Here’s the bottom line: a qualified healthcare provider should always have the final say on whether or not a patient qualifies for treatment. A patient requesting a treatment does not release a provider from responsibility, nor will it suffice as a defense in a board action against a provider’s license.

Practice safe and compliant compounding

Compounding is a grey area of IV therapy regulation. Some practices have taken this lack of clarity into their own hands, compounding various cocktails within the four walls of their practice. We urge practices to proceed with extreme caution, as there are many legal and health risks associated with compounding. 

Because there is so much variation from state to state, we recommend consulting with your attorney for more specific guidance for your practice. Your state’s Board of Pharmacy will be the authority on compounding, however you will have to reconcile those regulations with that of the Board of Medicine and Board of Nursing (yes, that’s a lot of Boards!).

Below is a high level overview to provide insight for providers and practice owners in all states. 

Who can compound? 

As attorneys like to say: it depends.

  • Some states require all compounding to take place in compounding pharmacies. 
  • In Louisiana, RNs and APRNs are prohibited from compounding IV solutions in all non-emergency circumstances. 
  • In Maryland, while the Board of Pharmacy states that a compounding pharmacist must mix IV compounds under a hood and in a sterile environment, nursing regulations allow nurses to add medications to an intravenous solution, given the proper training. It is unclear how these two laws interact, adding to the frustration of providers seeking to remain compliant.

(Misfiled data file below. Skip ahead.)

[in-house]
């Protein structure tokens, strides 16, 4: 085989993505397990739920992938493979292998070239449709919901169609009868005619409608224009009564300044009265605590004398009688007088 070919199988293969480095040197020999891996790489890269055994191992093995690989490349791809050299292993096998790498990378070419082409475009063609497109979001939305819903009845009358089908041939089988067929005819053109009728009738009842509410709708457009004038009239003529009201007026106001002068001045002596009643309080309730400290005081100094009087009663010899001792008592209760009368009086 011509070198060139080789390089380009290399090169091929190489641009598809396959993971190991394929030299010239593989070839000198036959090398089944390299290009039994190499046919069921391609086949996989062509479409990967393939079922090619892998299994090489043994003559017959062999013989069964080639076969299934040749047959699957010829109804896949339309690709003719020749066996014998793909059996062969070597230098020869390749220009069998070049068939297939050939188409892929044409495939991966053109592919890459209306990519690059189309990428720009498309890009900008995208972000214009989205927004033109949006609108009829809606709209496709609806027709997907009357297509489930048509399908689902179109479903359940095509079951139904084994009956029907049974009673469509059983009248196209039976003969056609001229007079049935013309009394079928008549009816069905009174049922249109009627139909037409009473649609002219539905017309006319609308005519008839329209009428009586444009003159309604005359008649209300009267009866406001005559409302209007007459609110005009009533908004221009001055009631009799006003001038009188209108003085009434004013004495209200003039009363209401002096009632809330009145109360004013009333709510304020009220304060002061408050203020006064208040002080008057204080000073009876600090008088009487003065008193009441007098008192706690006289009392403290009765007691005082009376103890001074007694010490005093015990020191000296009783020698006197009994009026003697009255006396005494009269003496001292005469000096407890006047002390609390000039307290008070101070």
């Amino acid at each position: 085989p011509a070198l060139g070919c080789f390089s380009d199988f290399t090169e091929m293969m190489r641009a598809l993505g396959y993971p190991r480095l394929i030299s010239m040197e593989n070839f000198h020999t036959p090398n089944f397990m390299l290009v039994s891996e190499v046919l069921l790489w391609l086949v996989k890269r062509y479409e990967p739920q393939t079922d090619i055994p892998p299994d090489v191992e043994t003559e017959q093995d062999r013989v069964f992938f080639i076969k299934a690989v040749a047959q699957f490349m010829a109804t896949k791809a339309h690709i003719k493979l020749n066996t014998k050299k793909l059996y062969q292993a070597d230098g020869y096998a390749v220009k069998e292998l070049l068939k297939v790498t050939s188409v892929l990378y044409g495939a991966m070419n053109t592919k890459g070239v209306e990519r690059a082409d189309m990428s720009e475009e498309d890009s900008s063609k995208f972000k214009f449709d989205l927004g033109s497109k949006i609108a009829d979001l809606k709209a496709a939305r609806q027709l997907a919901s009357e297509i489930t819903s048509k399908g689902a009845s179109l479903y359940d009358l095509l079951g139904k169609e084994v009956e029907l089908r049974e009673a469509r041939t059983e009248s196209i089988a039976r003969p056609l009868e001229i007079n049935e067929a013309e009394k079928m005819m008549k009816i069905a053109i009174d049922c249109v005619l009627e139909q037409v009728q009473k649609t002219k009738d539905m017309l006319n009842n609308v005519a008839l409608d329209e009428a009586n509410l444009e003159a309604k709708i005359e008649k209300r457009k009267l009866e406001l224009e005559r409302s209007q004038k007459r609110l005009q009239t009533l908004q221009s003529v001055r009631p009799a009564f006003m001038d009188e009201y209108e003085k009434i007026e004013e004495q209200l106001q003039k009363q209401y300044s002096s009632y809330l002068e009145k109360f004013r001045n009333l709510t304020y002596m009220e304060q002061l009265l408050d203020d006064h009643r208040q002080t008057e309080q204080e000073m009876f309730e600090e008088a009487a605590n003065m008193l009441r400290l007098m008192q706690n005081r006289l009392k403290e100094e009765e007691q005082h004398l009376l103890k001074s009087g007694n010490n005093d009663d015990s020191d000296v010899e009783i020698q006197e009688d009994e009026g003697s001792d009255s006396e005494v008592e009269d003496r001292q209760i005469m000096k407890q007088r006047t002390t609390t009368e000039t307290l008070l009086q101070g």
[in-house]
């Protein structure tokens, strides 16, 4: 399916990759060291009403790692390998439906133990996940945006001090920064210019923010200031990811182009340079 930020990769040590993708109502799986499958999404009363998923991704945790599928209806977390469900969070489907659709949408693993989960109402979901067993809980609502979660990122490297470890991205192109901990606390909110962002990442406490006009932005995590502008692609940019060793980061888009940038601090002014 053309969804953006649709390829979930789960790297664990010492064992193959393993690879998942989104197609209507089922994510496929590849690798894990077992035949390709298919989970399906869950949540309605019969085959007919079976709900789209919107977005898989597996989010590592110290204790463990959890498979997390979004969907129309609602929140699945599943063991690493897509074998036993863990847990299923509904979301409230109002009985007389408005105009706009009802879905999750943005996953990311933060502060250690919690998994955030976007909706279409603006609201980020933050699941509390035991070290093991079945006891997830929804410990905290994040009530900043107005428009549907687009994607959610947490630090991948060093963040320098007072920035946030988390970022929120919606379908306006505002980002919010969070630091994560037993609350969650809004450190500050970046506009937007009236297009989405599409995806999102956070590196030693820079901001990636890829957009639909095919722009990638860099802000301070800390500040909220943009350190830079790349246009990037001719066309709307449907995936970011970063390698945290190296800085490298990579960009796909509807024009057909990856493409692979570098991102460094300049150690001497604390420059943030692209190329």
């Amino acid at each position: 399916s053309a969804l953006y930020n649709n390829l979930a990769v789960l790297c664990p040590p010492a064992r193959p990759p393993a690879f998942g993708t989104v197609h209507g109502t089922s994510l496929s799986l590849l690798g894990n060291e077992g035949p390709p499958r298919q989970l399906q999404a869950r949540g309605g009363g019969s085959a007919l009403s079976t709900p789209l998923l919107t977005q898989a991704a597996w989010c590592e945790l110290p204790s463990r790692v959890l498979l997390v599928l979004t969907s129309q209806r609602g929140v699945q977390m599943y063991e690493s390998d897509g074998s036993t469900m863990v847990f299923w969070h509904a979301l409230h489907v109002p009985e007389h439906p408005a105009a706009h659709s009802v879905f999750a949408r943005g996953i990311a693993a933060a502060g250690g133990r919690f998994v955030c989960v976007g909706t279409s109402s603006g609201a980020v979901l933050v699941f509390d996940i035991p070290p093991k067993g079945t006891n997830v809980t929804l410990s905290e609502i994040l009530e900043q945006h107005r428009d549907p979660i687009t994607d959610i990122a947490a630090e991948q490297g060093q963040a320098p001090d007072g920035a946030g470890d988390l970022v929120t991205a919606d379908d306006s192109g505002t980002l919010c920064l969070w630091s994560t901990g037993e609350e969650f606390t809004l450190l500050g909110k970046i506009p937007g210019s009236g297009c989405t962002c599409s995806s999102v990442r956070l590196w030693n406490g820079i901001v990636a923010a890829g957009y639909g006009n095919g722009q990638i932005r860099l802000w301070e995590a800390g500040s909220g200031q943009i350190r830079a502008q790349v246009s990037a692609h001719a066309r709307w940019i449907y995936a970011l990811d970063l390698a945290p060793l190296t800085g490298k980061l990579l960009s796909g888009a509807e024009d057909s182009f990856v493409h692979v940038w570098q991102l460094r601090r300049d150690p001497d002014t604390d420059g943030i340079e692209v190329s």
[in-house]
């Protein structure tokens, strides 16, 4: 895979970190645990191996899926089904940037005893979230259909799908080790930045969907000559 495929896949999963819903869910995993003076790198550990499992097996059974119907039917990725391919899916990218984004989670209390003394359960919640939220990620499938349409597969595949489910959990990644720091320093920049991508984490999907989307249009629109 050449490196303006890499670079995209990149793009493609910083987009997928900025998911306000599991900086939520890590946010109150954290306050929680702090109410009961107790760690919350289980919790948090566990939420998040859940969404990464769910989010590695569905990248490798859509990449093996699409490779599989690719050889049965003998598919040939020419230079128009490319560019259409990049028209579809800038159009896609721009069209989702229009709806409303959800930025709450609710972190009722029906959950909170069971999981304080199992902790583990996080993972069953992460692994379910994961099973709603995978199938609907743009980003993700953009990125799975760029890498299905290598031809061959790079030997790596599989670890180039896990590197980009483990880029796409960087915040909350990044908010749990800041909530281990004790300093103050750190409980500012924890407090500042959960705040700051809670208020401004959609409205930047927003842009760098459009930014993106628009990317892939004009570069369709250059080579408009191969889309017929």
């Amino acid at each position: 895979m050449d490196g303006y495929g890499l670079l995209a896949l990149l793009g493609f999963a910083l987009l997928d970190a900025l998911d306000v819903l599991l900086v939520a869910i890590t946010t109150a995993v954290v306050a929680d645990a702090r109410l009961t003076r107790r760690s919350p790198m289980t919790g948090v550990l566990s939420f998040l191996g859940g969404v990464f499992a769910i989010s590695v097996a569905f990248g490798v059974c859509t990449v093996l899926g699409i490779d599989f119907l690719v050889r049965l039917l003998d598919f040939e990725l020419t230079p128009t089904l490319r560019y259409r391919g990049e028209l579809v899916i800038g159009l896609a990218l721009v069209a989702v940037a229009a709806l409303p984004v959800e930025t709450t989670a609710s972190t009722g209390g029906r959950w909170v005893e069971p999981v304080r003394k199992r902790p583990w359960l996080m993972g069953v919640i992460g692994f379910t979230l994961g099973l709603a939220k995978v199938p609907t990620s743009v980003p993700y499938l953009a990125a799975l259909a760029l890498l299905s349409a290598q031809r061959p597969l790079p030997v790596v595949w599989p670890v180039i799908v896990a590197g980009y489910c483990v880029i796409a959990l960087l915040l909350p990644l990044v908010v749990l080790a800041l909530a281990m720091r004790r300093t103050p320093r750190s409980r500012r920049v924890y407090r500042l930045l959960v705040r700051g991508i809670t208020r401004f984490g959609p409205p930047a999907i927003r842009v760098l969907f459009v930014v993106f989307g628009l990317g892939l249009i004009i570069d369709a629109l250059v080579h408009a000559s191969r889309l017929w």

How can you compound?

We recommend providers work with a state-authorized pharmacy and that they properly ensure compounds are created in sterile environments. The FDA issued a warning about the risks of compounding under insanitary conditions after reports of fungal infections, septic shock, and multi-organ failure.

For those states that allow for in-office compounding, it is once again critical to familiarize yourself with your respective state’s Board of Pharmacy and Board of Medicine (and/or Nursing) regulations.

Have standardized operating procedures for the administration of IVs

When a woman in Texas died after receiving IV therapy, the Texas Medical Board cited a lack of protocols and supervision before restricting the Medical Director’s license. It brought even more awareness to the under-regulated space of retail IV therapy. Lack of clear regulation, however, should not lead to a lack of clear protocols. We recommend your practice has standard operating procedures for: 

  • Conducting a Good Faith Exam
  • Making recommendations for appropriate treatment
  • Documenting a patient’s informed consent
  • Compounding
  • Administering the IV

We believe more state regulators will continue to weigh in with detailed guidance for providers and business owners. Some, like the Mississippi Board of Licensure, have already laid out clearer ground rules for IV therapy.